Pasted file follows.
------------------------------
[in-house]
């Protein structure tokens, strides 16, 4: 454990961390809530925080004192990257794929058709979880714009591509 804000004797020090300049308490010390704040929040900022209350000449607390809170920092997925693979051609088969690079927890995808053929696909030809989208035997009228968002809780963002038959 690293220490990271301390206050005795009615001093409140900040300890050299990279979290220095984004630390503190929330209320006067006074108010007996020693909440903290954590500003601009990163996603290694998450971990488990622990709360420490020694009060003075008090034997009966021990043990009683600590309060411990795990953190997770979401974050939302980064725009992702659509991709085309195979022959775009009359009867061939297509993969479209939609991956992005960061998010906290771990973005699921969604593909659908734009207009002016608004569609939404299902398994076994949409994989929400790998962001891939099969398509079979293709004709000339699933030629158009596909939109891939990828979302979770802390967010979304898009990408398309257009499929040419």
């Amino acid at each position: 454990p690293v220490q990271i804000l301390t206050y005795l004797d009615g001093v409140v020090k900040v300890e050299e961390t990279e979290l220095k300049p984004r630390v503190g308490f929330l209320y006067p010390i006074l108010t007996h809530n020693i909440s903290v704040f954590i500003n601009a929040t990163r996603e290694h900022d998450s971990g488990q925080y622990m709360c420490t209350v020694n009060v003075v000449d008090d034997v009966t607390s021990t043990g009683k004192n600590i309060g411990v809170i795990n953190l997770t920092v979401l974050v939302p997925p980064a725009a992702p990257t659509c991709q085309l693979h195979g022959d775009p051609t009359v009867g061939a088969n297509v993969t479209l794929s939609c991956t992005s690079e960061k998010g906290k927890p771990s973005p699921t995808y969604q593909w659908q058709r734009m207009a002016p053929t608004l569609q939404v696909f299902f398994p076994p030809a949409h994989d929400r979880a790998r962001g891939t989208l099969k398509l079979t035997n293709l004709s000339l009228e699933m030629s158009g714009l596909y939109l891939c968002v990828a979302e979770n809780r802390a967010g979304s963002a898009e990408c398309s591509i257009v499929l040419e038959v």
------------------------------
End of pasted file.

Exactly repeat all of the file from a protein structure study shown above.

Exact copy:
[in-house]
């Protein structure tokens, strides 16, 4: 454990961390809530925080004192990257794929058709979880714009591509 804000004797020090300049308490010390704040929040900022209350000449607390809170920092997925693979051609088969690079927890995808053929696909030809989208035997009228968002809780963002038959 690293220490990271301390206050005795009615001093409140900040300890050299990279979290220095984004630390503190929330209320006067006074108010007996020693909440903290954590500003601009990163996603290694998450971990488990622990709360420490020694009060003075008090034997009966021990043990009683600590309060411990795990953190997770979401974050939302980064725009992702659509991709085309195979022959775009009359009867061939297509993969479209939609991956992005960061998010906290771990973005699921969604593909659908734009207009002016608004569609939404299902398994076994949409994989929400790998962001891939099969398509079979293709004709000339699933030629158009596909939109891939990828979302979770802390967010979304898009990408398309257009499929040419």
């Amino acid at each position: 454990p690293v220490q990271i804000l301390t206050y005795l004797d009615g001093v409140v020090k900040v300890e050299e961390t990279e979290l220095k300049p984004r630390v503190g308490f929330l209320y006067p010390i006074l108010t007996h809530n020693i909440s903290v704040f954590i500003n601009a929040t990163r996603e290694h900022d998450s971990g488990q925080y622990m709360c420490t209350v020694n009060v003075v000449d008090d034997v009966t607390s021990t043990g009683k004192n600590i309060g411990v809170i795990n953190l997770t920092v979401l974050v939302p997925p980064a725009a992702p990257t659509c991709q085309l693979h195979g022959d775009p051609t009359v009867g061939a088969n297509v993969t479209l794929s939609c991956t992005s690079e960061k998010g906290k927890p771990s973005p699921t995808y969604q593909w659908q058709r734009m207009a002016p053929t608004l569609q939404v696909f299902f398994p076994p030809a949409h994989d929400r979880a790998r962001g891939t989208l099969k398509l079979t035997n293709l004709s000339l009228e699933m030629s158009g714009l596909y939109l891939c968002v990828a979302e979770n809780r802390a967010g979304s963002a898009e990408c398309s591509i257009v499929l040419e038959v």